Rita Baranwal didn’t realize how much passion she had for nuclear energy until she was standing inside the USS Ronald Reagan while it was being built.
Baranwal, a 1989 graduate of Stow-Munroe Falls High School, was working for the Bettis Atomic Power Laboratory at the time and was helping develop advanced nuclear fuel for the U.S. Navy’s nuclear fleet.
"As I stood in the cavity of the reactor compartment, looking several stories up, the magnitude of my work overwhelmed me,” she said last week. “I realized that the material that I was researching could soon be used to propel an aircraft carrier. That moment was pivotal to my career; it was then that I truly appreciated the magnitude of the energy density that nuclear power provides. It reliably produces nearly 20 percent of our electricity, and is clean, secure, and resilient."
Her passion is one of the reasons she has been nominated by President Trump to serve as the U.S. assistant secretary of nuclear energy.
Baranwal, who now directs the Gateway for Accelerated Innovation in Nuclear (GAIN) initiative at the U.S. Department of Energy, will undergo a confirmation hearing Tuesday before the Senate Committee on Energy and Natural Resources.
"We are lagging behind China and Russia in nuclear technology and leadership," she said in a telephone interview. "We invented this technology and we brought this technology to life in the United States and I want to make sure we remain the world leader for nuclear energy and technology."
She has worked in the nuclear industry for more than two decades.
Before heading GAIN, Baranwal, 46, was director of technology development and application at Westinghouse and was a manager in materials technology at Bechtel Bettis Inc., where she led research and development in nuclear fuel materials for U.S. naval reactors.
Her parents, Krishna and Arti Baranwal, live in Cuyahoga Falls. She has a bachelor's degree in materials science and engineering from the Massachusetts Institute of Technology and doctorate from the University of Michigan. She also serves on advisory boards for MIT’s Materials Research Laboratory and the University of California at Berkeley’s Nuclear Engineering Department.
Baranwal, who is Indian-American, has special memories of growing up in the Akron area, especially hiking in the Summit Metro Parks and participating in numerous cultural events with the Indian Community Association of Greater Akron and India Sunday School.
She now lives in Gibsonia, Pa. just north of Pittsburgh, with her husband Peter Johnson and children Sanjay Johnson, 16, and Amiya Johnson, 13.
Rose Mary Stehman-Humble, a retired Stow-Munroe Falls English teacher and guidance counselor, recalled Baranwal as a stellar student.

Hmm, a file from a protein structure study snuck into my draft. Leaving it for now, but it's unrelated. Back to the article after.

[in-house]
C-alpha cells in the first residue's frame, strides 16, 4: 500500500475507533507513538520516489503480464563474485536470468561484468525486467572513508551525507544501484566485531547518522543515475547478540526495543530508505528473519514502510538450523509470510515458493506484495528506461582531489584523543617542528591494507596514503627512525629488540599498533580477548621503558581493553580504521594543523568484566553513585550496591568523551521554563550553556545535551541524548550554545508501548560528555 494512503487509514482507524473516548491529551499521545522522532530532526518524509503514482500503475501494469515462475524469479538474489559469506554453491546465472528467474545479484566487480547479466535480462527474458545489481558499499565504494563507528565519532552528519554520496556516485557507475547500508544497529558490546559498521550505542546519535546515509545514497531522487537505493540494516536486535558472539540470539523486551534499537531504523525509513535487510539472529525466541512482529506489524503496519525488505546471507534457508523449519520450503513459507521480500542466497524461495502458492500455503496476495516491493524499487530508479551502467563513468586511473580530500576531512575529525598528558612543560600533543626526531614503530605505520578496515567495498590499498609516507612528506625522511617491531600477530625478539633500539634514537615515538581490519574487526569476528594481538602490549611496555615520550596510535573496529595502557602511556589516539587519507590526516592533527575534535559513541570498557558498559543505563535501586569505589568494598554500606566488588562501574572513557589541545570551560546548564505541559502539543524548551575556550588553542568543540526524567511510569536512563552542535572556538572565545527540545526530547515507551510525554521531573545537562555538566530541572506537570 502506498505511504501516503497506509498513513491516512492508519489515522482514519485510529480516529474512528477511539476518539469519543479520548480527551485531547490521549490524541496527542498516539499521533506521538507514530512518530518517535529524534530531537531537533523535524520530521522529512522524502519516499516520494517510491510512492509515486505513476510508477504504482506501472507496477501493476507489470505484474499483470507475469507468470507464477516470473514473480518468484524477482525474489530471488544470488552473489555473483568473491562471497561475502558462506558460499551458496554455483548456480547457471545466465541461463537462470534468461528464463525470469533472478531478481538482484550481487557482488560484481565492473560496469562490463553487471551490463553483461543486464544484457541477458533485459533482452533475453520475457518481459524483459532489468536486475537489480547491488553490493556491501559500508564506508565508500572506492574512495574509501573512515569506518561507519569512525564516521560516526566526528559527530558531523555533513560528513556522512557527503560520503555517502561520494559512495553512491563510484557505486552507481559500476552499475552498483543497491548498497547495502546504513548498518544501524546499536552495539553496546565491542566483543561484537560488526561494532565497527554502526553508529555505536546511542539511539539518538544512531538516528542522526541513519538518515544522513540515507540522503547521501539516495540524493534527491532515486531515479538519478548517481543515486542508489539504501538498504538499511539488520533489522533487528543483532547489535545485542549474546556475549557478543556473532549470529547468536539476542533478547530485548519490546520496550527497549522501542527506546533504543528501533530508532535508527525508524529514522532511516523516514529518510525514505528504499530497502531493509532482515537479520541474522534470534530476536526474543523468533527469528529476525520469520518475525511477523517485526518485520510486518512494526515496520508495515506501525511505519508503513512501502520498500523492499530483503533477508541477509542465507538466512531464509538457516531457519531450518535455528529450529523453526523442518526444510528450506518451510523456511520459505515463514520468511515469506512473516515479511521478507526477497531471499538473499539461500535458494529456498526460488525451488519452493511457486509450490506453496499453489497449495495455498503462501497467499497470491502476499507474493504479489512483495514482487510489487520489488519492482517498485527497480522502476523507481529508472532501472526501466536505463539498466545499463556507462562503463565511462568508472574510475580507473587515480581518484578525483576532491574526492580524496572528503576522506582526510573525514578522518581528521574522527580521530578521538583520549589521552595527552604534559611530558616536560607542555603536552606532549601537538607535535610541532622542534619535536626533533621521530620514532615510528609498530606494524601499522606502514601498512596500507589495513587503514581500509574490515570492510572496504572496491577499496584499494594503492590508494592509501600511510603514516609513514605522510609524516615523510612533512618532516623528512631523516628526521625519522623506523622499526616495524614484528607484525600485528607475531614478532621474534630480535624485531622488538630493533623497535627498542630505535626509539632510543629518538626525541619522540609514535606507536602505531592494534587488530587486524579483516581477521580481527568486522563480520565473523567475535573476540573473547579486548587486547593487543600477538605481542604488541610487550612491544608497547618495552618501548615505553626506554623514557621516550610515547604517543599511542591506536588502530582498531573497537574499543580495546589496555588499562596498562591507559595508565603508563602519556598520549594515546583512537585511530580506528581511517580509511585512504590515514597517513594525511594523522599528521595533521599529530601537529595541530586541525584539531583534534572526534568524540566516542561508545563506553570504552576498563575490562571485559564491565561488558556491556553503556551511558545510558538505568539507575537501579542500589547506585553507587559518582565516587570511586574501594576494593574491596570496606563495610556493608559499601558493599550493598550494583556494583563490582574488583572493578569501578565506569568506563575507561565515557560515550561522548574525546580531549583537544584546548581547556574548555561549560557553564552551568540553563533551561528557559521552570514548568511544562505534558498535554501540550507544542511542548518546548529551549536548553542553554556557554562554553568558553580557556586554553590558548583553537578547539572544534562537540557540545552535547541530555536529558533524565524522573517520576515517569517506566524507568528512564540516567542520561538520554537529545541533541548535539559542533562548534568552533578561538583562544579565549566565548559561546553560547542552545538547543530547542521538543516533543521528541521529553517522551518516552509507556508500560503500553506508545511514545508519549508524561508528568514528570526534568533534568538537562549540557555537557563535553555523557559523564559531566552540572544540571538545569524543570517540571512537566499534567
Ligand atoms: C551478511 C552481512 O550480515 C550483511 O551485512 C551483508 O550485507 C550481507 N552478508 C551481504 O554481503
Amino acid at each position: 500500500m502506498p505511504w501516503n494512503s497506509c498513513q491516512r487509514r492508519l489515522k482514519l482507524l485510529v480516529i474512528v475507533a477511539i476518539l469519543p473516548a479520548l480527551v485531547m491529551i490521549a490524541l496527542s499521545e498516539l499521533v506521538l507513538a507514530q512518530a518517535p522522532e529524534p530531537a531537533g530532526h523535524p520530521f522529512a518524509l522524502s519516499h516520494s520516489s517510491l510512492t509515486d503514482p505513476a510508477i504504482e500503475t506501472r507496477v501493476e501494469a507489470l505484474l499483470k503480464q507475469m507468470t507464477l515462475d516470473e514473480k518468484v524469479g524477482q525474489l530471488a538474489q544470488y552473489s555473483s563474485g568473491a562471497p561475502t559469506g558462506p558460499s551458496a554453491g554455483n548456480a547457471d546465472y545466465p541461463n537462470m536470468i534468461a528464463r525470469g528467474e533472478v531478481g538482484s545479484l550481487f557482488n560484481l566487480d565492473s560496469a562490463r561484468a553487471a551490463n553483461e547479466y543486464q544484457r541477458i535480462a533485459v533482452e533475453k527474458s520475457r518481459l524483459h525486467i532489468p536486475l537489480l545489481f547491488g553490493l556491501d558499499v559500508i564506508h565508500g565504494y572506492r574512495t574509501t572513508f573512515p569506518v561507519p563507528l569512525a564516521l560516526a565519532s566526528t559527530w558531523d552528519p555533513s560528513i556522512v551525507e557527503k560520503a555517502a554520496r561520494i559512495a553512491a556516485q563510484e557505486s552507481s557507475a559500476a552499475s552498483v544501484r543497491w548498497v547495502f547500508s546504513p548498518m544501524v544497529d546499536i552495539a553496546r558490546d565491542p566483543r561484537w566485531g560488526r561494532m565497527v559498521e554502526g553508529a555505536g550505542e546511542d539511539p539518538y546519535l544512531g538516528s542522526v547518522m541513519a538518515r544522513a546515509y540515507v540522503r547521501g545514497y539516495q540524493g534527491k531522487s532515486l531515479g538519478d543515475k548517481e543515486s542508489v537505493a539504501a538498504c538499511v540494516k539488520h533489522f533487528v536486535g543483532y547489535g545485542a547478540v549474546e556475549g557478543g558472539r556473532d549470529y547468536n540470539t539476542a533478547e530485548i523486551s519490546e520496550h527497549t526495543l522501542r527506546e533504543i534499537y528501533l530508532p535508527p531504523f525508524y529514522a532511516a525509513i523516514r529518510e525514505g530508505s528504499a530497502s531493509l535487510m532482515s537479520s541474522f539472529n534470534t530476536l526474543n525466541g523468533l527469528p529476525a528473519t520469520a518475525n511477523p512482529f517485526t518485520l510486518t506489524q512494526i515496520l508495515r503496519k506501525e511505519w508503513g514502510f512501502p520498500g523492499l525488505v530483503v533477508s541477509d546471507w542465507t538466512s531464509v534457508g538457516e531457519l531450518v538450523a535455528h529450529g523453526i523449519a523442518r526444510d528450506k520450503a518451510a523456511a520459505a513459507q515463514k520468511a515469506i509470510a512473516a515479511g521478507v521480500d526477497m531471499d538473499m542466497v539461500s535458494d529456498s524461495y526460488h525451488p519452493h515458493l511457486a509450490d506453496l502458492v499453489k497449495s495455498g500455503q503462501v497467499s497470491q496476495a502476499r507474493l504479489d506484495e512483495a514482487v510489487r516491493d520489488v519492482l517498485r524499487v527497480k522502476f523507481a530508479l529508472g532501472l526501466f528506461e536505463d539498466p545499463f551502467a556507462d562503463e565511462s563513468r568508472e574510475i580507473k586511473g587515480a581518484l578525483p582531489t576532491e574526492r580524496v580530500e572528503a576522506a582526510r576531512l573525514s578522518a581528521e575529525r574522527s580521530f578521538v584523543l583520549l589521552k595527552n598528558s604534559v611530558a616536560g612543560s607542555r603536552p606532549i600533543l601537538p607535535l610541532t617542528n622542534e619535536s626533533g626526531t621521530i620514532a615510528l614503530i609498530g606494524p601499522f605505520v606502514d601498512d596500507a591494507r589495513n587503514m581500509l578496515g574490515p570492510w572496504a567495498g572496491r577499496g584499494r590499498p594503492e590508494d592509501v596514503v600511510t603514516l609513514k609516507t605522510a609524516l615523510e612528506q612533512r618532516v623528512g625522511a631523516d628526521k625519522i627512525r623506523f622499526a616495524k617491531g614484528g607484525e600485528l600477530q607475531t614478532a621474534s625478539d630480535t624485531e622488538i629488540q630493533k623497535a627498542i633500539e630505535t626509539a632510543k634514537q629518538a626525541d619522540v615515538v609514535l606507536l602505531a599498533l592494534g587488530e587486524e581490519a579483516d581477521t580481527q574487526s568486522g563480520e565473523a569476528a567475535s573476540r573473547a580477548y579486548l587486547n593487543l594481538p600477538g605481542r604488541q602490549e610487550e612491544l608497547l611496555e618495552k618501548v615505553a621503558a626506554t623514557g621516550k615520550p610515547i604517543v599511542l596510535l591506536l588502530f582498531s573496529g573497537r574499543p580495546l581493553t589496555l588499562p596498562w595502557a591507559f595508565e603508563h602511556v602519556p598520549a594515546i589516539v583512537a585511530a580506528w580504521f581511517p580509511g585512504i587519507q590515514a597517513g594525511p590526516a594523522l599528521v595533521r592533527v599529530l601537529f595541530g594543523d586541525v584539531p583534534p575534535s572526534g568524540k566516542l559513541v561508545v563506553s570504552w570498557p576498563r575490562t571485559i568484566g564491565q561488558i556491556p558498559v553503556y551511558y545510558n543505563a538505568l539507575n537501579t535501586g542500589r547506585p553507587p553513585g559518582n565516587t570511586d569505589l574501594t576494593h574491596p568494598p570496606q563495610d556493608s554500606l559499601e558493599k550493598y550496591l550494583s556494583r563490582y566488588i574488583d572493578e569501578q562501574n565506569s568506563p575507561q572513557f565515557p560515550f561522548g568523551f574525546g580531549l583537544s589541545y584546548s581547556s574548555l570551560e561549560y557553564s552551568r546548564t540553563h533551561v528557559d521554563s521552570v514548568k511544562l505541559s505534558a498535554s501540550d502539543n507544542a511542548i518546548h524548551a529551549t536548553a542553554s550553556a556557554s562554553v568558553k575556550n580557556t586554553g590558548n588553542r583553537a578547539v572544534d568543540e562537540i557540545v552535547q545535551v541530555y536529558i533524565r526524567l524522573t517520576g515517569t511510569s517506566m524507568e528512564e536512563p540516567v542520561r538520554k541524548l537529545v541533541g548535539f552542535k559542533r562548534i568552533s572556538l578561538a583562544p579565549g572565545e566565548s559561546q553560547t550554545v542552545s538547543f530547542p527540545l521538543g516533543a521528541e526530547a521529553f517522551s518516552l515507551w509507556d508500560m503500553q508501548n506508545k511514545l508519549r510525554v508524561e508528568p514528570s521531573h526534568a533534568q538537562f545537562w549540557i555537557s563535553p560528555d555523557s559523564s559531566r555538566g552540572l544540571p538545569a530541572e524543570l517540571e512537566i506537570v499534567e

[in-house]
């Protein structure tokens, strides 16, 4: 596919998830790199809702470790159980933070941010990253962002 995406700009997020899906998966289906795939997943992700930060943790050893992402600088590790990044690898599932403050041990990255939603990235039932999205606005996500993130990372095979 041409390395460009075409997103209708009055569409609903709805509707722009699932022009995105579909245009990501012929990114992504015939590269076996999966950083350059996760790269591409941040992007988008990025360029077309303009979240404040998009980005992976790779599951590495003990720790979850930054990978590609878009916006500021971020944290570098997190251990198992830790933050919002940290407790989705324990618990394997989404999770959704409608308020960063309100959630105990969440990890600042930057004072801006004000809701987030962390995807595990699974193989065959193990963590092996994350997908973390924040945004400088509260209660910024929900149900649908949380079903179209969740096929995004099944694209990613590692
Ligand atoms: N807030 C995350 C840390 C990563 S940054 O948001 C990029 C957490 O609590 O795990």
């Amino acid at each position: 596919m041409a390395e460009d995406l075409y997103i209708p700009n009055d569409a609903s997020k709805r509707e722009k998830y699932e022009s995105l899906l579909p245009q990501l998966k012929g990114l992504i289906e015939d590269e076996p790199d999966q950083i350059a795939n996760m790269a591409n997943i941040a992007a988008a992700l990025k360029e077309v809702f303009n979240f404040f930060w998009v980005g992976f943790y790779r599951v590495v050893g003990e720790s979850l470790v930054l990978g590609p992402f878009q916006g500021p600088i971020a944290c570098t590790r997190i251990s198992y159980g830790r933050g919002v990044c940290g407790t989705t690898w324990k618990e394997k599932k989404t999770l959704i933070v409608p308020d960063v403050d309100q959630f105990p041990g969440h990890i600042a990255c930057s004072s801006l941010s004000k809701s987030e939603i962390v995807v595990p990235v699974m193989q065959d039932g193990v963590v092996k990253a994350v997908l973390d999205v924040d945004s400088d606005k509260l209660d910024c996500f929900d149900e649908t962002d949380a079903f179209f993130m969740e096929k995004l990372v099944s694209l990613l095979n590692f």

“She was so highly respected by her peers, teachers and community,” Stehman-Humble said in an email. “Her academic excellence, her extraordinary leadership endeavors and her humble demeanor are just some of her dominant assets.
“Most of all, I remember her respect, her caring demeanor and her ability to relate to all; she genuinely cared for others. Having worked with over 20,000 students, I can honestly say she remains at the apex. Her meritorious appointment to the White House Nuclear Energy team certainly attests and speaks volumes of her superlative character and work ethics.”
Baranwal was recommended for the high-level position by several nuclear energy groups, including the Washington, D.C.-based Nuclear Energy Institute.
"We are pleased with the president’s nomination of Dr. Rita Baranwal to head the Department of Energy’s Office of Nuclear Energy," Nuclear Energy Institute President and CEO Maria Korsnick said in a prepared statement. "She brings with her a wealth of knowledge and experience that will help advance nuclear energy and Secretary Perry’s policy agenda. This nomination further affirms the administration’s strong support and confidence in the nuclear industry to help meet the nation’s energy, environmental and national security goals."
Baranwal was flattered at the support, saying it speaks to her experience and leadership.
"I intend to focus on the development of advanced nuclear technologies, to support the administration’s goals of providing domestic sources of secure energy, reducing greenhouse gases and enhancing national security," she said about her goals. "Nuclear power, the use of sustained nuclear fission to generate heat and electricity, ... contributes nearly 20 percent of the electricity generated in America. The United States has used nuclear power for more than 60 years to produce reliable, low-carbon energy and to support national defense activities. Nuclear power continues to be an crucial part of America’s energy portfolio, as we strive to reduce carbon emissions and address the threat of global climate change."
Nuclear energy is a particularly important issue in Akron with FirstEnergy Solutions, a subsidiary of FirstEnergy Corp., based in the city, she said. FirstEnergy Solutions is shutting down three nuclear power plants in Ohio and Pennsylvania.
“Dr. Baranwal’s strong credentials in nuclear research and industry make her an outstanding candidate for this important post. Her Akron connection makes her doubly aware of the importance of nuclear energy to our region," FirstEnergy Solutions spokesman Thomas S. Mulligan said. "We look forward to working with her.”
Baranwal admitted the muddy political climate in Washington gave her pause at first about the job.
"That's been a question on my mind but I'm not going to sit on the sidelines because I have the skill-set and drive and passion regardless of the environment," she said.
Rick Armon can be reached at 330-996-3569 or firstname.lastname@example.org. Follow him on Twitter at @armonrickABJ.